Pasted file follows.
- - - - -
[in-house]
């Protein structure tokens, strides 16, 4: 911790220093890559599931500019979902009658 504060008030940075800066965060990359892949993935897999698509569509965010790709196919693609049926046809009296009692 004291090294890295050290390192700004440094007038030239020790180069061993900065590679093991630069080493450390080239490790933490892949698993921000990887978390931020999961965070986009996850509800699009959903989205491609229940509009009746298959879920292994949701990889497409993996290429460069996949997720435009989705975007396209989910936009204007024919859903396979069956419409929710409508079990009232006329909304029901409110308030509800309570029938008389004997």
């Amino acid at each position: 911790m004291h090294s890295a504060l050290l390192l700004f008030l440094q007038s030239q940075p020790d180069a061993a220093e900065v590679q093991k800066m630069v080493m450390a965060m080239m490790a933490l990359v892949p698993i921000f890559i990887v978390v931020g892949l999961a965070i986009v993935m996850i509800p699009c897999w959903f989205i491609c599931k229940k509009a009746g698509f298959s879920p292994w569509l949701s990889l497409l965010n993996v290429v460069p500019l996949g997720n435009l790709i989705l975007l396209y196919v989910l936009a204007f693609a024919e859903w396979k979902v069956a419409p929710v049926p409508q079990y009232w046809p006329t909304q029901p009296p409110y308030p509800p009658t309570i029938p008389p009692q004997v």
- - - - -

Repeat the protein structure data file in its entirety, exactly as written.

[in-house]
């Protein structure tokens, strides 16, 4: 911790220093890559599931500019979902009658 504060008030940075800066965060990359892949993935897999698509569509965010790709196919693609049926046809009296009692 004291090294890295050290390192700004440094007038030239020790180069061993900065590679093991630069080493450390080239490790933490892949698993921000990887978390931020999961965070986009996850509800699009959903989205491609229940509009009746298959879920292994949701990889497409993996290429460069996949997720435009989705975007396209989910936009204007024919859903396979069956419409929710409508079990009232006329909304029901409110308030509800309570029938008389004997």
């Amino acid at each position: 911790m004291h090294s890295a504060l050290l390192l700004f008030l440094q007038s030239q940075p020790d180069a061993a220093e900065v590679q093991k800066m630069v080493m450390a965060m080239m490790a933490l990359v892949p698993i921000f890559i990887v978390v931020g892949l999961a965070i986009v993935m996850i509800p699009c897999w959903f989205i491609c599931k229940k509009a009746g698509f298959s879920p292994w569509l949701s990889l497409l965010n993996v290429v460069p500019l996949g997720n435009l790709i989705l975007l396209y196919v989910l936009a204007f693609a024919e859903w396979k979902v069956a419409p929710v049926p409508q079990y009232w046809p006329t909304q029901p009296p409110y308030p509800p009658t309570i029938p008389p009692q004997v």